Nasrin Nawa |
October 18, 2023
Rural Prosperity Nebraska, an Extension program, empowers a dynamic group of Hispanic women in Columbus through biweekly sessions encompassing a wide spectrum of topics, including social, cultural, health, leadership and life skills. Maria Cantu Hines, a dedicated Extension educator, travels two hours every other Saturday to join this group in Columbus since the beginning of 2023.
For Hines, it is nourishing to her "soul." "I eagerly anticipate our gatherings," she said. "It feels like they provide me with as much inspiration as I offer them. The energy is reciprocal, and it enriches me personally."
It all began with a brief two-hour workshop on "social determinants of health" presented by Hines. The women found it immensely valuable and voiced their desire to continue exploring various health-related subjects, ideally once a month. Hines readily embraced this suggestion and transformed it into a regular monthly event. Initially, the group consisted of around 10 people, but it gradually grew to more than 30 participants.
"The thought crossed my mind, 'Do I truly want to dedicate yet another Saturday of my time?' "Hines said. "But then I just remembered the energy and the engagement they bring, and I can't wait to see them again. They feed my soul." They subsequently began holding two regular monthly sessions, incorporating more social activities and fostering a spirit of camaraderie.
The women's group comprises Hispanic immigrant women aged 20 to 70, hailing from different countries including El Salvador, Nicaragua, Honduras, Mexico, Cuba, Venezuela and Colombia. The majority of these women have already become U.S. citizens residing in Columbus.
These sessions occasionally feature guest speakers who address an array of subjects encompassing lifestyle, self-care, health, leadership and social/cultural facets. The objective is to help the women acclimate more smoothly to U.S. culture, fostering learning and a sense of belonging.
"We are really trying to touch on different perspectives of being a woman," Hines emphasized. Nonetheless, these gatherings are not limited to serious discussions alone. The women occasionally come together for potluck meals, concluding their meetings with lively dancing, singing, engaging conversations, and planning for enjoyable activities.
"These interactions offer them a platform to form lasting friendships, share personal challenges, collectively devise solutions and, most importantly, feel valued and heard," said Hines.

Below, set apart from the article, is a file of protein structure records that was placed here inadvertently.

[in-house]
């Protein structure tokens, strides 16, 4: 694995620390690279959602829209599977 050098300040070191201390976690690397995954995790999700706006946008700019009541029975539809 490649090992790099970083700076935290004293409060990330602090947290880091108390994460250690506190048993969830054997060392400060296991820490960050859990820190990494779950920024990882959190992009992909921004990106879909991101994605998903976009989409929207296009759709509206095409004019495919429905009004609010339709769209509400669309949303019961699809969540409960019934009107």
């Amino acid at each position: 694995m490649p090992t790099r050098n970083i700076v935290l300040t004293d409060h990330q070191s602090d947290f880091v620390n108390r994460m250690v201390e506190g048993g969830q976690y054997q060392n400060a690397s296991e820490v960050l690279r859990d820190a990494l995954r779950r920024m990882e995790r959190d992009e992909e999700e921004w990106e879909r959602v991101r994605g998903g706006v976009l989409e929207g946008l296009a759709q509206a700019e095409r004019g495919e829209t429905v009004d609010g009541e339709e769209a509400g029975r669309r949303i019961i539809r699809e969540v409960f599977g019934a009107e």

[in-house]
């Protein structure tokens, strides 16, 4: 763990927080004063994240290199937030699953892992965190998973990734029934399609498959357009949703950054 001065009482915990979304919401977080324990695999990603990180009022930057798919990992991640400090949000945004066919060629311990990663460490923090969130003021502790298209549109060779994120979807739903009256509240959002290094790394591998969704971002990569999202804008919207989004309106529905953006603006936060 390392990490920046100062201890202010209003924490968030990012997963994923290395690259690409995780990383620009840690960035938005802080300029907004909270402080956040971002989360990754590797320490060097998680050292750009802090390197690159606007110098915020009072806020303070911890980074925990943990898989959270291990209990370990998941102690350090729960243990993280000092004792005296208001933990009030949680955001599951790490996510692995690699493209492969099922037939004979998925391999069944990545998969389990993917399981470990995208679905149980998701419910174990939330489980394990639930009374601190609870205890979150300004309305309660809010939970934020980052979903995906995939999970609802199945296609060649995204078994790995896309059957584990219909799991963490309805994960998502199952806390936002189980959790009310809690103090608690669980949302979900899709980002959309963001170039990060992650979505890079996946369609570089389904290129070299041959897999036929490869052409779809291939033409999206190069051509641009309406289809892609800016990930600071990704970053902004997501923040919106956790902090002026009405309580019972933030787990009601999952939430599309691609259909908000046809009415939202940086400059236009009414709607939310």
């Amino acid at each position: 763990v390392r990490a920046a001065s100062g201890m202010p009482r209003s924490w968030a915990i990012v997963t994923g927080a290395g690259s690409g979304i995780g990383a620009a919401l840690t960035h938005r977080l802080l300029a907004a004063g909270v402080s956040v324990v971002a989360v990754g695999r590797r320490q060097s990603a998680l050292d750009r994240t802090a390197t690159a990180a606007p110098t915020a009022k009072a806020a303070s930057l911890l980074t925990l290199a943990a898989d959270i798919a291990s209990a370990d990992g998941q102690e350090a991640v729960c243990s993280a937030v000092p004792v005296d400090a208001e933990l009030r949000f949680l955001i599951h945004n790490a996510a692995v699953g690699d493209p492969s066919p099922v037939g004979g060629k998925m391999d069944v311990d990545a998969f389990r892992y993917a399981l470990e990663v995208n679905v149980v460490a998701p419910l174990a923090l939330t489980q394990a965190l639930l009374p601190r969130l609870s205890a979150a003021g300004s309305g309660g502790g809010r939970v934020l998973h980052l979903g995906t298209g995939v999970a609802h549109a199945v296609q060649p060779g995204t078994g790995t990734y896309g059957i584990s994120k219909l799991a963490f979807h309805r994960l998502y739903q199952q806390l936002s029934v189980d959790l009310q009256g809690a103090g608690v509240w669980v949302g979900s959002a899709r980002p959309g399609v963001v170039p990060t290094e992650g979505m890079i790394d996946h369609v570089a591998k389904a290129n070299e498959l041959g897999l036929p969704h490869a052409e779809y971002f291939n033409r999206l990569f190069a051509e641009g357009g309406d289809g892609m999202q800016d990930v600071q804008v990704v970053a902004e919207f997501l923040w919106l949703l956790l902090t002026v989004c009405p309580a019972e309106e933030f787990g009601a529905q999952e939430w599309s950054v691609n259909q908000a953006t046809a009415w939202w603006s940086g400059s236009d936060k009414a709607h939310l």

Maria Mercedes Borda, a participant, indicated the transformative power of these sessions, saying they've empowered her to make more informed decisions and have improved her life. Blanca Alvarez, another participant, chimed in, highlighting how this project has allowed her and others to "find their voices in the community."
Solange Monroy Valenci, adult education director at Centro Hispano who initiated this group of women, articulated her vision: "This initiative took shape earlier this year due to my concern that women lacked a dedicated space — an opportunity to focus on themselves, momentarily distancing themselves from their roles as mothers, wives and homemakers. These women needed such a space where women could freely express themselves."
Valenci expressed deep appreciation for the partnership with Maria Cantu Hines, which brings the university's resources including research and information, to this group of Hispanic women. This effort extends its positive impact on their families and the broader community. Monroy Valenci underscored the significance of empowering and informing women, asserting that knowledge equips them to confront life's challenges with greater resilience and adaptability.
Carolina Ortiz, another enthusiastic participant, shared her joy at being part of this group, emphasizing its potential to contribute positively to Latino women and their families. Many members are mothers, she said, and their collective efforts can catalyze positive change for future generations.